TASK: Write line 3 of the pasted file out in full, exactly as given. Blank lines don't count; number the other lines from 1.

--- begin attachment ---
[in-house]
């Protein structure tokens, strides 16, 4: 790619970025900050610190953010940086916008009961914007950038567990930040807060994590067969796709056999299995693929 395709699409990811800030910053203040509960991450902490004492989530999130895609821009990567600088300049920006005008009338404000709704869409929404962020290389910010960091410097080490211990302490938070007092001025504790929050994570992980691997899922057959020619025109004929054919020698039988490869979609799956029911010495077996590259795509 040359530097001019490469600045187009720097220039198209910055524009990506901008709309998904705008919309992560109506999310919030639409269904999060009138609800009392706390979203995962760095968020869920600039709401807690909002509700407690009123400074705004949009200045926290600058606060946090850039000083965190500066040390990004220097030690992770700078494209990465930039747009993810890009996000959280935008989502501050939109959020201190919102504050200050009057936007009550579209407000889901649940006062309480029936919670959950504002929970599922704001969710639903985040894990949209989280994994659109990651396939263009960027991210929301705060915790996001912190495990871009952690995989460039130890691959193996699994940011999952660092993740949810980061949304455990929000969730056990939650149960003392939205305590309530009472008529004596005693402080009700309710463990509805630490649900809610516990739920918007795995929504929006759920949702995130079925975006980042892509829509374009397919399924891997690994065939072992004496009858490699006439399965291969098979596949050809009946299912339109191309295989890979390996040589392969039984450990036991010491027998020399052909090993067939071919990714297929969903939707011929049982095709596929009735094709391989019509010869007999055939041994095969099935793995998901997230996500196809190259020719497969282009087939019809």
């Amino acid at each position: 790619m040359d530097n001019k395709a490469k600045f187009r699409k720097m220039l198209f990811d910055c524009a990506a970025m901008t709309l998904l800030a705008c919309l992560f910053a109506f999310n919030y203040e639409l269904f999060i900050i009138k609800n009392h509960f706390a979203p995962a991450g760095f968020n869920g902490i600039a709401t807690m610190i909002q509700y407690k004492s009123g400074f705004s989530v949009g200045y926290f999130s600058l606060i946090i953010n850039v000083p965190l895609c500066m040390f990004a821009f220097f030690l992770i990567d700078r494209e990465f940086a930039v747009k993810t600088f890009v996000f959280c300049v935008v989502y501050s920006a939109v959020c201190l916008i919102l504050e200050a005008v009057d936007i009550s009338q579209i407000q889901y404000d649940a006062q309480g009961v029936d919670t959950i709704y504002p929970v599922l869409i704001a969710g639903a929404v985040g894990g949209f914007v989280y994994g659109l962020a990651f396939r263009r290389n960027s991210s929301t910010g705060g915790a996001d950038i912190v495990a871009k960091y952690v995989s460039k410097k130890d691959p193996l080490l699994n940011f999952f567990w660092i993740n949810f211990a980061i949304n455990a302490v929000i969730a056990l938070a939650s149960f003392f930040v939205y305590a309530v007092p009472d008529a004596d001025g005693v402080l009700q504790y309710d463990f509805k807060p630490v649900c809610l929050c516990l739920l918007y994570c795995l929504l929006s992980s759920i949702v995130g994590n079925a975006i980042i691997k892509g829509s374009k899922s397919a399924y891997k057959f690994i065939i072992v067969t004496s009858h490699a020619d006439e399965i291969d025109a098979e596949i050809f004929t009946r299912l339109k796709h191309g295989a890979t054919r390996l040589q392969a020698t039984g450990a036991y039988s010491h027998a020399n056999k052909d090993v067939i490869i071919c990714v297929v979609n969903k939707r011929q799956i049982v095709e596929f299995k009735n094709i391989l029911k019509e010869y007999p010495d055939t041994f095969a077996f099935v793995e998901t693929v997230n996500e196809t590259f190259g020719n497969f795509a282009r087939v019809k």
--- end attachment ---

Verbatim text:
């Amino acid at each position: 790619m040359d530097n001019k395709a490469k600045f187009r699409k720097m220039l198209f990811d910055c524009a990506a970025m901008t709309l998904l800030a705008c919309l992560f910053a109506f999310n919030y203040e639409l269904f999060i900050i009138k609800n009392h509960f706390a979203p995962a991450g760095f968020n869920g902490i600039a709401t807690m610190i909002q509700y407690k004492s009123g400074f705004s989530v949009g200045y926290f999130s600058l606060i946090i953010n850039v000083p965190l895609c500066m040390f990004a821009f220097f030690l992770i990567d700078r494209e990465f940086a930039v747009k993810t600088f890009v996000f959280c300049v935008v989502y501050s920006a939109v959020c201190l916008i919102l504050e200050a005008v009057d936007i009550s009338q579209i407000q889901y404000d649940a006062q309480g009961v029936d919670t959950i709704y504002p929970v599922l869409i704001a969710g639903a929404v985040g894990g949209f914007v989280y994994g659109l962020a990651f396939r263009r290389n960027s991210s929301t910010g705060g915790a996001d950038i912190v495990a871009k960091y952690v995989s460039k410097k130890d691959p193996l080490l699994n940011f999952f567990w660092i993740n949810f211990a980061i949304n455990a302490v929000i969730a056990l938070a939650s149960f003392f930040v939205y305590a309530v007092p009472d008529a004596d001025g005693v402080l009700q504790y309710d463990f509805k807060p630490v649900c809610l929050c516990l739920l918007y994570c795995l929504l929006s992980s759920i949702v995130g994590n079925a975006i980042i691997k892509g829509s374009k899922s397919a399924y891997k057959f690994i065939i072992v067969t004496s009858h490699a020619d006439e399965i291969d025109a098979e596949i050809f004929t009946r299912l339109k796709h191309g295989a890979t054919r390996l040589q392969a020698t039984g450990a036991y039988s010491h027998a020399n056999k052909d090993v067939i490869i071919c990714v297929v979609n969903k939707r011929q799956i049982v095709e596929f299995k009735n094709i391989l029911k019509e010869y007999p010495d055939t041994f095969a077996f099935v793995e998901t693929v997230n996500e196809t590259f190259g020719n497969f795509a282009r087939v019809k």